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dious of truth, he that is not willing to deceive himself, let him cast away those noxious and unfriendly pleasures, which chain down the soul, as luxurious food subjugates the body. Let things true, be preferred to things false; things eternal, to things momentary; things useful, to things agreeable. Let nothing be grateful to thy sight, which thou mayest not justly and piously behold; nothing pleasant to thine ear, which doth not nourish thy soul, and render thee a better man. True pleasure is the companion and associate of virtue. A pleasure, not frail and fleeting, like the base pursuits of men imbruted and enslaved to the body; but solid, and perpetual ; and delighting without pause or intermission.”
Respecting the recreations of Sunday in particular, it may
be laid down, that, so far as practicable, they should be directly promotive of religion. And here, we may take a lesson from the Gentiles themselves. We learn from MACROBIUS, [Saturnal. I. 7.) that, on their solemn festivals, at once to avoid the torpor of inaction, and to maintain inviolate the duties of religious rest, they were used to spend the whole day, in the examination and discussion of learned histories, and useful parables. And he gives an unanswerable
“ Why should we not account it the honour of religion, to dedicate our sacred days, to the sacred studies of literature ?”
quod alit animam, melioremque te reddit. Hæc est Voluptas vera, quæ comes et socia virtutis est. Hæc est non caduca et brevis, ut illæ quas appetunt, qui corpori, ut pecudes, serviunt ; sed perpetua, et, sine ulla intermissione delectans.”
LACTANTIUS, Divin. Inst. Lib. VI. Cap. 21.
(4) Page 144. A shadow of good things to come.] “ That which is our best employment here, will be the only employment in eternity."
WHICHCOTE, Aphorism 51.
(5) Page 145. Such was the case of the unhappy Balaam.] See Bishop BUTLER's profound discourse upon his character.
(6) Page 147. With lower objects we may deceive our conscience ; with higher flights we may amuse our imagination.] “ They do not advance religion, who draw it down to bodily acts; or who up
the highest, into what is mystical, symbolical, emblematical."
WHICHCOTE, Aphorism 888.
“ The latent tracts, the giddy heights explore, « Of all, who blindly creep, or sightless soar."
(7) Page 147. Perfect, as God is perfect.] To aspire after this perfection, is no less the privilege, than the duty of all genuine Christians. But, in order to be attained, it must be pursued with meekness of wisdom. And, in this sober, though sublime pursuit, we may derive aid from the discriminative sagacity of those who have gone before us.
The object of our spiritual ambition has been well defined by LORD Bacon; the possible extent of our spiritual proficiency, admirably stated by Bishop HORSLEY.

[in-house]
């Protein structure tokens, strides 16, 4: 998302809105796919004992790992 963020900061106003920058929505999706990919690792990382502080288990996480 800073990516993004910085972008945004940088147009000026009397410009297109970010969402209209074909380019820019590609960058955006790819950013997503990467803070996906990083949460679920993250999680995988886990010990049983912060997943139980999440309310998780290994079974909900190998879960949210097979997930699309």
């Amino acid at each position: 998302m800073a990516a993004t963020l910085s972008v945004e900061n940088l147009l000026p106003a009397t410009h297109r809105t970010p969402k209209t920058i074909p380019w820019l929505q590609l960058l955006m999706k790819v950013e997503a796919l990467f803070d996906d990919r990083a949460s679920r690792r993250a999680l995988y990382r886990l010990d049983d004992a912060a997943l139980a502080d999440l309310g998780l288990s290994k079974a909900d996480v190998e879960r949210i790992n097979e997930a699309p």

“ By aspiring to be like God in power,” says the former, “ the angels transgressed and fell ; by aspir
ing to be like God in knowledge, man transgressed and fell; but, by aspiring to the similitude of God in goodness or love, neither man nor angel ever transgressed, or shall transgress. For, unto that imitation are we called." LORD Bacon, Advancement of Learning, Works, I. p. 188. Edit. 8vo.*
66 What, then,” says the latter, " is the consummation of men's goodness, but to co-operate with the benevolent purpose of his Maker, by forming the habit of his mind to a constant ambition of improvement; which, enlarging its appetite, in proportion to the acquisitions already made, may correspond with the increase of his capacities, in every stage of a progressive virtue, in every period of an endless existence."
HORSLEY, Sermon XXVIII. on Philip. iii. 15.
(8) Page 148. They who are ashamed of God, are commonly afraid of man.]
“ Behold, yon wretch, by impious fashion driven,
Believes, and trembles, while he scoffs at heaven.
Brown, Essay on Satire.
(9) Page 154. The weekly Sabbath would become a weekly festival.] It was so with the early Christians.
* The above passage of Lord Bacon, I have since found to be al. most a literal translation from S. Gregory: Moral. in Job. Lib. XXIX. Cap. 8. Our great philosopher was well read in the Fathers, and has borrowed largely from them.
And so it ever will be, where education happily conspires with grace, to make religion, not a matter of duty, but of choice; not the bondage of fear, but the liberty of pure affection. 66 Diem solis lætitiæ indulgemus," says TERTULLIAN. [Apol. Cap. 16.]
(10) Page 156. What it was our fear to lose, it will become our joy to cast away.] In these words we have not merely the authority, but the example, of an ancient Father; a man, who had long and painfully struggled against the infirmities of his náture; who had literally feared to lose, those wrong propensities, from which he prayed to be delivered. But his efforts were rewarded, and his prayers were heard. And, in an hour when he least expected, he was enabled by that grace, of which he afterwards became the victorious champion, to exclaim in words of grateul exultation, “ Quam suave mihi factum est carere suavitatibus nugarum ! Et, quas amittere metus fuerat, jam dimittere gaudium est.”
S. AUGUSTIN, Confes. ix. i. SERMON VII.
ISAIAH, lviii. 13, 14.
IF THOU TURN AWAY THY FOOT FROM THE SABBATH
FROM DOING THY PLEASURE ON MY HOLY DAY; AND CALL THE SABBATH A DELIGHT, THE HOLY OF THE LORD, HONOURABLE; AND SHALT HONOUR HIM, NOT DOING THINE OWN WAYS, NOR FINDING THINE OWN PLEASURE, NOR SPEAKING THINE OWN WORDS ; THEN SHALT THOU DELIGHT THYSELF IN THE
IN a former discourse, it was observed,
that by these words, our happiness here and hereafter, in time and for eternity, is suspended on the fulfilment of certain conditions. Those conditions, I have already attempted to expand, and to illustrate. At the present, therefore, it may be sufficient briefly to recount them.